There are many exciting new clubs coming to MBHS this year– from Interact and SAGA to Art Club and Antisocial club, they vary from extremely interactive to seldomly meeting at all. Every year, hordes of people attend club rush and sign up for multiple different clubs with their friends– but not all of them show up.
I’ve found, as a MBHS senior, that each year many people join clubs or other extracurricular activities for the sole purpose of putting it on their college application as one of their ‘achievements’ outside of academics. Some people join clubs and only participate when it is convenient for them, or only when required.
I myself am guilty of this. I joined FNL, or Friday Night Live, out of necessity. I figured I needed more to put on my resume, more to tell my family, etc. I figured I would just take some minor role in that club, and skate by without having to do much participation.
However, there is so much more to be gained than just becoming a member of one of our school’s various clubs. A club opens a door to meeting a group of people you may not have interacted with otherwise outside your circle of friends.
As a member of FNL, I’ve found myself interacting with underclassmen that I would not find myself interacting with in any of my classes or during the day as a senior. I’ve made friends with people that I never would have had a good conversation with before- not because I don’t like them, but because we’ve never been given a platform to do so. For me, joining a club has bridged the invisible gap between upperclassmen and lowerclassmen.
But why does this matter?
I’ve found that being a high school student can unintentionally keep people from meeting one another. Students are given a routine each day or each week. We attend the same classes with the same limited pool of people. We walk with the same people during passing period. We stick with the same sports teams or go home right after school. This immediately slots people into various groups, because it is easier to stay with your friends than to seek someone new out in the crowd. This cycle doesn’t leave a lot of room for change.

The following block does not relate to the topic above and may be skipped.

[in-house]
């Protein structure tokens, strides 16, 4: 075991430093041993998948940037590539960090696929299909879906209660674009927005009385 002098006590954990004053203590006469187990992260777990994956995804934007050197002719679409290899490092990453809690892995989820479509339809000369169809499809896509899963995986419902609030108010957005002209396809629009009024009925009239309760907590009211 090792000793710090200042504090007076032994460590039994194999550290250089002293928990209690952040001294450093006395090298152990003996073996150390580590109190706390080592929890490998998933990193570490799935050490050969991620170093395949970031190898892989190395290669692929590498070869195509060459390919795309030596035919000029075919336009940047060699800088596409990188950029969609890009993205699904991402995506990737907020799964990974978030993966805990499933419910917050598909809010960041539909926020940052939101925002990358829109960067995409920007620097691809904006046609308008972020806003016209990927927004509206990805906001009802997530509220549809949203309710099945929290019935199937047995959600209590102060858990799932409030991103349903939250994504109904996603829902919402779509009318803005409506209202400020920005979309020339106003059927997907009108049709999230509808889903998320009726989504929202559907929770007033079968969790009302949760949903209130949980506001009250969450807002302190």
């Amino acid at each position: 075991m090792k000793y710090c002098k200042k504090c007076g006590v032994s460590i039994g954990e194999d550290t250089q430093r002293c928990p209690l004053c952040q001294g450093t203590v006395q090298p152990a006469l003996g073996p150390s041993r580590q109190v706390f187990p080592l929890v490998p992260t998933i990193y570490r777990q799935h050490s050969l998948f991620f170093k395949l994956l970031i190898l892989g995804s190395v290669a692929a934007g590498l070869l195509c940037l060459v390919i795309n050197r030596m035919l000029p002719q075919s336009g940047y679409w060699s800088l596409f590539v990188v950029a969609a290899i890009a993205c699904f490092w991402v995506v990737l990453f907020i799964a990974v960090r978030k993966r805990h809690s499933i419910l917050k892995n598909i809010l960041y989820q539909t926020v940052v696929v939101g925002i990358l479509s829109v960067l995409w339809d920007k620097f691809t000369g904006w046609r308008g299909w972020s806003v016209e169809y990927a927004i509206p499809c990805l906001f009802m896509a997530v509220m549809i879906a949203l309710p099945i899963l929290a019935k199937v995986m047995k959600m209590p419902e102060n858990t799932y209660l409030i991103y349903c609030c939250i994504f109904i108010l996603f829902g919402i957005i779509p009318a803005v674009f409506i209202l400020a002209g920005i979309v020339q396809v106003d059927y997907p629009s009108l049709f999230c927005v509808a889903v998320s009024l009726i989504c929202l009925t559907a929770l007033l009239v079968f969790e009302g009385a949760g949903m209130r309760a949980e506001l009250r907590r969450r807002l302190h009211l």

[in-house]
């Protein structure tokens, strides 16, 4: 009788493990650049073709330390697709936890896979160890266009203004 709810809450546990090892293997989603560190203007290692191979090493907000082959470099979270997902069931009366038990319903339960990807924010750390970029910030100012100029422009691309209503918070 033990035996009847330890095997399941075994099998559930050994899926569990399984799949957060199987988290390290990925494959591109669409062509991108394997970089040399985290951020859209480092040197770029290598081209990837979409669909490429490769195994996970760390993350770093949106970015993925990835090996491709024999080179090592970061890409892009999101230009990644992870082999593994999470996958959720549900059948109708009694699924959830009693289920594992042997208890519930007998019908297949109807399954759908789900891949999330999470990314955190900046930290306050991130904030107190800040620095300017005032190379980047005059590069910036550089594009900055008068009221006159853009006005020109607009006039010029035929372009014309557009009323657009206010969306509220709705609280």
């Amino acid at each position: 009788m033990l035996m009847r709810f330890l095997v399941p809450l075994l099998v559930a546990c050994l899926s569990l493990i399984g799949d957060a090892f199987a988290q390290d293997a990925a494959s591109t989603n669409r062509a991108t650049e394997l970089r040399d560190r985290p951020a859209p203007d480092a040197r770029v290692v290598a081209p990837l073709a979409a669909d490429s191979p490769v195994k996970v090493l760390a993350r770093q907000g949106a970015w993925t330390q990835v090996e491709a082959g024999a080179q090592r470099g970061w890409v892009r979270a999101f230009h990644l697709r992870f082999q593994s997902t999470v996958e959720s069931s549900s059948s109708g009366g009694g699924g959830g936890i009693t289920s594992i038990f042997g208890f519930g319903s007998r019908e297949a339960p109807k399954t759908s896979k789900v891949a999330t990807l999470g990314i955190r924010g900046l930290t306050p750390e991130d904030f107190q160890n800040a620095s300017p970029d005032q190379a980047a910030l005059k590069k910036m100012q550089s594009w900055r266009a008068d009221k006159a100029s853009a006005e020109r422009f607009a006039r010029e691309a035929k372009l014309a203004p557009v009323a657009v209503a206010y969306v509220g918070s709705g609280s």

However, with the amount of clubs this year, there’s a place for everyone. Joining a club easily taking away the fear of meeting somebody new because you already know that you share a similar interest with someone. So why not?
Another benefit of joining a club is the learning curve that comes with it. One might find themself participating in events they wouldn’t usually participating in– whether you’re learning a new style of art in art club, or sharing your creative writing work with a group of your peers, or volunteering in your community. A club can open many more opportunities than you’d think and bring to your awareness to different events you might not have participated in before.
So, instead of joining a club for the sake of becoming a member, students should really take the time to make the most out of it. There’s a lot of leeway in how a club runs and the kind of activities that are available, so it is easy to shape a club that fits your needs, and have some fun along the way.
Sure, put it on your college applications- but make sure the words on that application aren’t empty. If you made the commitment to be part of something, make sure you’re making it worth your while.